Cam Reddish was just acquired by the Knicks, yet the team is showing a reluctance to play him. That reluctance has some health benefits to it.

It may not be what you want to hear, but New York Knicks head coach Tom Thibodeau’s reluctance to play the newly acquired Cam Reddish may be the best thing for the young wing’s career. 

Through New York’s February 2nd matchup with the Memphis Grizzlies, the 22-year-old has played a hair over 20 total minutes while Thibs trots out Evan Fournier and Alec Burks night after night. Call it coping, but the NBA trade deadline is fast approaching, and a hot shooting streak from one of the Knicks’ veterans could end up yielding a first-round pick with the team in the midst of a season in which “winning now” is a fading possibility. 

Coincidentally, Reddish was suffering from a right ankle sprain when he arrived in New York, and Raymond Brenkert, a performance and movement trainer, believes that this injury can be traced back to an Achilles injury Reddish suffered last March while with the Atlanta Hawks. He’s also concerned that playing on that right leg could cause long-term complications for the third-year player if that injury isn’t totally healed.

Brenkert explains that rest is the only thing that will allow the Achilles to heal and while he’s looked healthy in his limited appearances, it’s better safe than sorry when it comes to the Achilles tendon. Besides increasing his risk of suffering a catastrophic rupture of that Achilles, a weak tendon is going to have to draw on other parts of the leg for support and stabilization—like the knee or in this case, the ankle. 

You know, “The foot bone’s connected to the knee bone; the knee bone’s connected to the thigh bone.”

Hopefully, the Knicks are just bringing Reddish along slowly—helping him get acclimated both physically and mentally—while also trying to boost the value of their veteran wings. 

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It’s not something you can be open about while in trade conversations, but this time we’re hoping it’s a strategic lack of transparency—as opposed to the Knicks’ bog-standard lack of transparency for its own sake—because if the deadline comes and goes, and Reddish still isn’t in the rotation fans may riot.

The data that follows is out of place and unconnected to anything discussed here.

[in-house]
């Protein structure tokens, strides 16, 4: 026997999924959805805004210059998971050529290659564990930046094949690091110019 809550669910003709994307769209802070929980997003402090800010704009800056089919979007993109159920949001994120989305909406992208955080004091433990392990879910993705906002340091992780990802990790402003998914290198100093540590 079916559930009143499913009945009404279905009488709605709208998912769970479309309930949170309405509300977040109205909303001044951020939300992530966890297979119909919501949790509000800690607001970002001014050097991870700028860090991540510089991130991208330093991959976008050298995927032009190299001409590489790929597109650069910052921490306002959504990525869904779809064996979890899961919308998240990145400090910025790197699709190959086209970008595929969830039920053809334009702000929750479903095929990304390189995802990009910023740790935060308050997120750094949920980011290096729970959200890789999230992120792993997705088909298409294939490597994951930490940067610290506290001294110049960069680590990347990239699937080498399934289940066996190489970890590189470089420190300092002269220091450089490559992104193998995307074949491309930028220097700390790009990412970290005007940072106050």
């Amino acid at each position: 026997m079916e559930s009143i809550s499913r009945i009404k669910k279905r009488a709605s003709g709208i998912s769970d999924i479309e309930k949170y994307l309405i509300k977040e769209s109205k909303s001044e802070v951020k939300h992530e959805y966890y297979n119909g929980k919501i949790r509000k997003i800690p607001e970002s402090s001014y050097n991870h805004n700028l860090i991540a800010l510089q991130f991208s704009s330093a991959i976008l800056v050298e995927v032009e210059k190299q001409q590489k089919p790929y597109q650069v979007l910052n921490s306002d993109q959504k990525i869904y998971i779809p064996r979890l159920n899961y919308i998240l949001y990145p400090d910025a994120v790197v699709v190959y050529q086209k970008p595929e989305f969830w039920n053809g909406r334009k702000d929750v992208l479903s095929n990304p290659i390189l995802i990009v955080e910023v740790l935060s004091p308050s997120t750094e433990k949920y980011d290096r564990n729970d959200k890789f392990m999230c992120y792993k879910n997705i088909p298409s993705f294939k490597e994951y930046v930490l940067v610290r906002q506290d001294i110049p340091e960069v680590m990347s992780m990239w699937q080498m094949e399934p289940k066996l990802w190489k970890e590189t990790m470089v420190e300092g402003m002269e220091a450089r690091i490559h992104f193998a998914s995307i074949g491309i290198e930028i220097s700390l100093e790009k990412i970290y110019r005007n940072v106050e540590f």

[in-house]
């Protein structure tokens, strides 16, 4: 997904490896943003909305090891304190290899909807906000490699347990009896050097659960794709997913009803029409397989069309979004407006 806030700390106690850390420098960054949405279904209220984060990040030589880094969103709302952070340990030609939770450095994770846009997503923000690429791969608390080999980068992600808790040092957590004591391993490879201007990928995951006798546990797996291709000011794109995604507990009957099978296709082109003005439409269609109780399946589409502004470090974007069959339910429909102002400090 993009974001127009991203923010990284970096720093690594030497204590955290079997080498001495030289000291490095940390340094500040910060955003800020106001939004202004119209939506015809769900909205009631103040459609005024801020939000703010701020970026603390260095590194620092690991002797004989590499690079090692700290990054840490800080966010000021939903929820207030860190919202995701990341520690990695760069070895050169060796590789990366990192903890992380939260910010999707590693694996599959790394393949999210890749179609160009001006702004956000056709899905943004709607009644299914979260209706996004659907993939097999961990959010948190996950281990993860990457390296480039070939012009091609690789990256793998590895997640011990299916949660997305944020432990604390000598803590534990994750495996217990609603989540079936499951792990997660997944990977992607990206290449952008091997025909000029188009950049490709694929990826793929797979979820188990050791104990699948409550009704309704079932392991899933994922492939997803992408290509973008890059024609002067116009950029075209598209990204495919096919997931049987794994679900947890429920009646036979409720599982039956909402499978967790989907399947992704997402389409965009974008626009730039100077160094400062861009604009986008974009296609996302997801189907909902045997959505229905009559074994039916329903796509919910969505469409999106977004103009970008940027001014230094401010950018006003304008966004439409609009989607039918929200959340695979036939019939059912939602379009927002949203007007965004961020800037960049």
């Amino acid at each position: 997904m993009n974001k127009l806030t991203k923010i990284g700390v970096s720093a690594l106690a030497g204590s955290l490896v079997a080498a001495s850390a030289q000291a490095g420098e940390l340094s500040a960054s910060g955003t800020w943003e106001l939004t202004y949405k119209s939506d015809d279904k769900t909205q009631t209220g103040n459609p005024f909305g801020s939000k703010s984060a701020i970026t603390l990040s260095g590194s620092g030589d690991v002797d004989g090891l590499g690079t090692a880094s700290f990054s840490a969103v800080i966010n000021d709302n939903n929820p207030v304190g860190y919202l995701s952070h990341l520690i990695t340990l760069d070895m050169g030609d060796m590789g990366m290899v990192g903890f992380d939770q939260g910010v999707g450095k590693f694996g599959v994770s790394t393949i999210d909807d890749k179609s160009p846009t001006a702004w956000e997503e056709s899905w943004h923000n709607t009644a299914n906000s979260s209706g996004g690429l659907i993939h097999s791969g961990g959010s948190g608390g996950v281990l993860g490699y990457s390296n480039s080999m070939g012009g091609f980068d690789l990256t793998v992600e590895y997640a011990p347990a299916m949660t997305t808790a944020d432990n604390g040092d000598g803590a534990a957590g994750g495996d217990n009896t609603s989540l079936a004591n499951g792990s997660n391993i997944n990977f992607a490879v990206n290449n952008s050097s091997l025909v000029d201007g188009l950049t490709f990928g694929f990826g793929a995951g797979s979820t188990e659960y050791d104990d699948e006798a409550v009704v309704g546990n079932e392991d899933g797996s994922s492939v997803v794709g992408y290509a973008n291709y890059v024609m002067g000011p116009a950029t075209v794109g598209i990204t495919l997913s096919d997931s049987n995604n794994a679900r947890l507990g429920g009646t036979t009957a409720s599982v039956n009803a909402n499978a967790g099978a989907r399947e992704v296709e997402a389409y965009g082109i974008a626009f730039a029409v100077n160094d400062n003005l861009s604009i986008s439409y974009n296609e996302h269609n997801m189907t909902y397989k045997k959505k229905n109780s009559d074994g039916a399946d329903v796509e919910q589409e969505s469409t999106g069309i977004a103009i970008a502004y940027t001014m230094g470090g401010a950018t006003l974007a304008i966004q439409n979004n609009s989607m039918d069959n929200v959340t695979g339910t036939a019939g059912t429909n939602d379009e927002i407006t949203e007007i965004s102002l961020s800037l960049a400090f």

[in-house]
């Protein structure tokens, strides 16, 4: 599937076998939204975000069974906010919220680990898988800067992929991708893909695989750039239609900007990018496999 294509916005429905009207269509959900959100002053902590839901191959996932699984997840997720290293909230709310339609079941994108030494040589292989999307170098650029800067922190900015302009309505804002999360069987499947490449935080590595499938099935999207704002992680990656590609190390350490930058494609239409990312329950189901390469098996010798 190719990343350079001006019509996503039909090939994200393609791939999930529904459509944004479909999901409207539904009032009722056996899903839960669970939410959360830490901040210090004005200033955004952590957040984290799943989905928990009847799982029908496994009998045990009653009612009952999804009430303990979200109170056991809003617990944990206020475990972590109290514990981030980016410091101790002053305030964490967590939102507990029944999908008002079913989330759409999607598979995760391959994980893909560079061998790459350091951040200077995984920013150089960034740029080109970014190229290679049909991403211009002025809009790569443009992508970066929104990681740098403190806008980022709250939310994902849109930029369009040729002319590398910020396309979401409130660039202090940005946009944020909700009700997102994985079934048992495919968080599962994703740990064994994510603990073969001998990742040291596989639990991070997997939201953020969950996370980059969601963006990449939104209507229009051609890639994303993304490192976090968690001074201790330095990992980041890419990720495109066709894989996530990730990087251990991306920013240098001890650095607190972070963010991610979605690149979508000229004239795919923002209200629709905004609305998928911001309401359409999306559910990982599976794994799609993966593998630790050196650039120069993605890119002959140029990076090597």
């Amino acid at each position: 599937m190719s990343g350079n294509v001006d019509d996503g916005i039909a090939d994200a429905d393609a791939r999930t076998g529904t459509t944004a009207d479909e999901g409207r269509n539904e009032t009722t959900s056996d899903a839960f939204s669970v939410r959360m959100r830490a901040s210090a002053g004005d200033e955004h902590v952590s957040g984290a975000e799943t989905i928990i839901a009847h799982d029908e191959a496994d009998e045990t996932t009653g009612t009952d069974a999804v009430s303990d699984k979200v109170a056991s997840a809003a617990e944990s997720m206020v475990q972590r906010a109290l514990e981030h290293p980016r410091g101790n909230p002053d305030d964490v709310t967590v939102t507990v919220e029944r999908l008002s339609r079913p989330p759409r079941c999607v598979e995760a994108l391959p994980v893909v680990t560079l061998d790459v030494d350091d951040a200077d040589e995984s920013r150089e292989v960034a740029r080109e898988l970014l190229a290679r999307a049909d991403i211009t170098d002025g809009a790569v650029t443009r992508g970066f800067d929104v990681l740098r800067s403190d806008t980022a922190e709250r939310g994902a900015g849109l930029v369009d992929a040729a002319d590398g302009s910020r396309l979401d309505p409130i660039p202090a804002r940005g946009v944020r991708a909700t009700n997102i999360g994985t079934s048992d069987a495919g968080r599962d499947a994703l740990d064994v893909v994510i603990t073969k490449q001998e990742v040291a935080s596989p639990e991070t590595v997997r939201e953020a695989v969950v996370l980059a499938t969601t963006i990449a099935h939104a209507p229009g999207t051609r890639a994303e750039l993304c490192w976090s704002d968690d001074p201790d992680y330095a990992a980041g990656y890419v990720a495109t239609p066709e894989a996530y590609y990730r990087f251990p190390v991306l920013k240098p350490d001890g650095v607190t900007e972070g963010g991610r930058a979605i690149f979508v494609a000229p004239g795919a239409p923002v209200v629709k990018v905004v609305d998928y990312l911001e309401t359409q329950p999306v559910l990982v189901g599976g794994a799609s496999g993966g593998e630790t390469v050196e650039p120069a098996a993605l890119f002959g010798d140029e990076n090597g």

Kevin Knox and a heavily protected first-round pick is exactly a king’s ransom, but it’s still better than Cam Reddish if for some reason you do not play Cam Reddish. A 6-foot-8 wing with a wingspan of over seven feet, the former lottery pick has plenty of potential. Others here at TKW have covered what Reddish can bring on the court. Instead, I would like to point out just how stupid it would be to move an asset to bring in a former college teammate and close friend of your hopeful future franchise player, RJ Barrett, only to leave him on the bench. 

February 10th is the NBA trade deadline. The Knicks will be rounding out their west coast road trip against the Golden State Warriors and the Portland Trail Blazers on the 10th and the 12th respectively. If Reddish isn’t a larger part of the rotation by the time they host the Oklahoma City Thunder at MSG on the 14th then fans will be yelling something at Thibs that isn’t “Happy Valentines’ Day.”

 

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